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Former defence force chief Chris Barrie says the world is on a countdown to war and a “complacent” Australia will not be ready when it comes.
Admiral Barrie warned that Australia had been involved in “proxy wars” in Afghanistan and the Middle East in the past two decades, but the potential flashpoints for international-scale conflict reminded him of the build-up to World War I.
Speaking at the Australian Leadership Retreat on the Gold Coast, the man who headed the nation’s 59,000-strong defence force from 1998-2002 said most people had no idea what a major war would be like.
As was the case in 1914, he was concerned that political leaders were “sleepwalking” towards war. “That scares me, because I think all the signs are looking bad,” Admiral Barrie told The Australian.
He pointed to a number of destabilising factors, including tensions between China and nation states in the South China Sea, North Korea’s nuclear weapons program, US isolationism under President Donald Trump, the volatility of Philippine President Rodrigo Duterte and the risk that Turkey would fracture and become “another Syria”.
Overlaying these tensions was the impact of climate change, increasing competition among nations for water and food resources.
Referencing the influential 2013 book by Australian-born historian Christopher Clark, Admiral Barrie said: “What I see are a lot of larger-scale movements that remind me a lot of the leadup to war in 1914, and I agree with Professor Clark from Cambridge when he writes in The Sleepwalkers about the leaders just falling into the Great War scenario.
“I do look back to 1914 and say: ‘Who would have thought it?’
“Who would have thought that the archduke (Franz Ferdinand of Austria) being shot in Sarajevo would have led to the outbreak of war? Emperors, prime ministers and presidents of the United States had been shot by assassins, but suddenly it was this one small event that made the big difference.
“Why? Because the world was antsy, arms races were on, people were highly nationalistic.
“All of those conditions exist now. But we … have forgotten what happens when nations go to war and lots of people lose their lives. We have lost a lot of that memory since 1945.”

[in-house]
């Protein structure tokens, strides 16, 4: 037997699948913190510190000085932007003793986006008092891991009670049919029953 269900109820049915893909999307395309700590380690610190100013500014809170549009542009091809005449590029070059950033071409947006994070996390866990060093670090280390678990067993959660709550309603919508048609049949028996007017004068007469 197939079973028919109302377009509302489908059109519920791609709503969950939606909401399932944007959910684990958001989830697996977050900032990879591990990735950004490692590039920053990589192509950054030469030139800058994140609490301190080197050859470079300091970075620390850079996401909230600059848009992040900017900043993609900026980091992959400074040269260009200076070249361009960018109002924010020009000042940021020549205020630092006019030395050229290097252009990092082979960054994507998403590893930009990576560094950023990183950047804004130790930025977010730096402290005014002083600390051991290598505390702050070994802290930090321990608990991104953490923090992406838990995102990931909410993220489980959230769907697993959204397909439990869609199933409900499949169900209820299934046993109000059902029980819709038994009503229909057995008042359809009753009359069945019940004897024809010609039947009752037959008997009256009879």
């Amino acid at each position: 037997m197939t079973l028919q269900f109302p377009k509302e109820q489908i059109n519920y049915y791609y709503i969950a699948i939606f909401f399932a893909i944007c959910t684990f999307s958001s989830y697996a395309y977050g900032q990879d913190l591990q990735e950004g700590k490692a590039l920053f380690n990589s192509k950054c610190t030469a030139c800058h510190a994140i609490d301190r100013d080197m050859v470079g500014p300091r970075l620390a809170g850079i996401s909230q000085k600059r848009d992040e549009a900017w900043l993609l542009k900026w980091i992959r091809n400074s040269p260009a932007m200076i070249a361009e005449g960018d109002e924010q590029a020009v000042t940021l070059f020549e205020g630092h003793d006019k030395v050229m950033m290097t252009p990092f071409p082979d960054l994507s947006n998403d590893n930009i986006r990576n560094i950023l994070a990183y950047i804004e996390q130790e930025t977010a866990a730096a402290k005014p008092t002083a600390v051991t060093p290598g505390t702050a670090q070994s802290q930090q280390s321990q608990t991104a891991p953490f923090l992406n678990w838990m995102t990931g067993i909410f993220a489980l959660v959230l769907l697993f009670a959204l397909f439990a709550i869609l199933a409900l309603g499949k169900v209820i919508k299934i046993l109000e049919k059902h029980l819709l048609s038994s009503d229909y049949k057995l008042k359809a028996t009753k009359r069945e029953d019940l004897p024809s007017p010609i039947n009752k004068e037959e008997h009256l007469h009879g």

Admiral Barrie said the complacency of Australians “beggars belief”, when war could be “reasonably close”. “I think we live in the luxury of a country that has been very good to us. And I don’t think we take seriously enough the challenges that we are now confronting,” he said. “It’s very easy to just motor along thinking, ‘not much has changed’.
But I think there is a group of people who do get it in this country. Our young people are starting to get that their life is going to be very different from mine; their life is not going to be as rich with good things as my life was, because the challenges are really confronting.”
Admiral Barrie’s concerns were echoed by strategic analyst Greg Copley, the president of the Washington-based International Strategic Studies Association and a keynote speaker at the weekend conference that was supported by The Australian.
Mr Copley said not enough attention had been paid to developing a strategic industrial base in this country and Australians should feel “outraged to the point of revolution” that it cost three times more to build a submarine in Adelaide than in Japan or Europe.
Admiral Barrie said he was alarmed by the deterioration of security in Turkey, a NATO member allied to Europe and the US.
The founder of the modern secular state and hero of the Turks at Gallipoli, Mustafa Kemal Ataturk, would be “rolling in his grave” over the crackdowns on political opponents and commentators by Islamist President Recep Tayyip Erdogan.
The risk was growing that Turkey would follow neighbouring Syria into civil war, Admiral Barrie said. “It’s terrible the number of people who have been locked up because they may or may not agree with the current President.”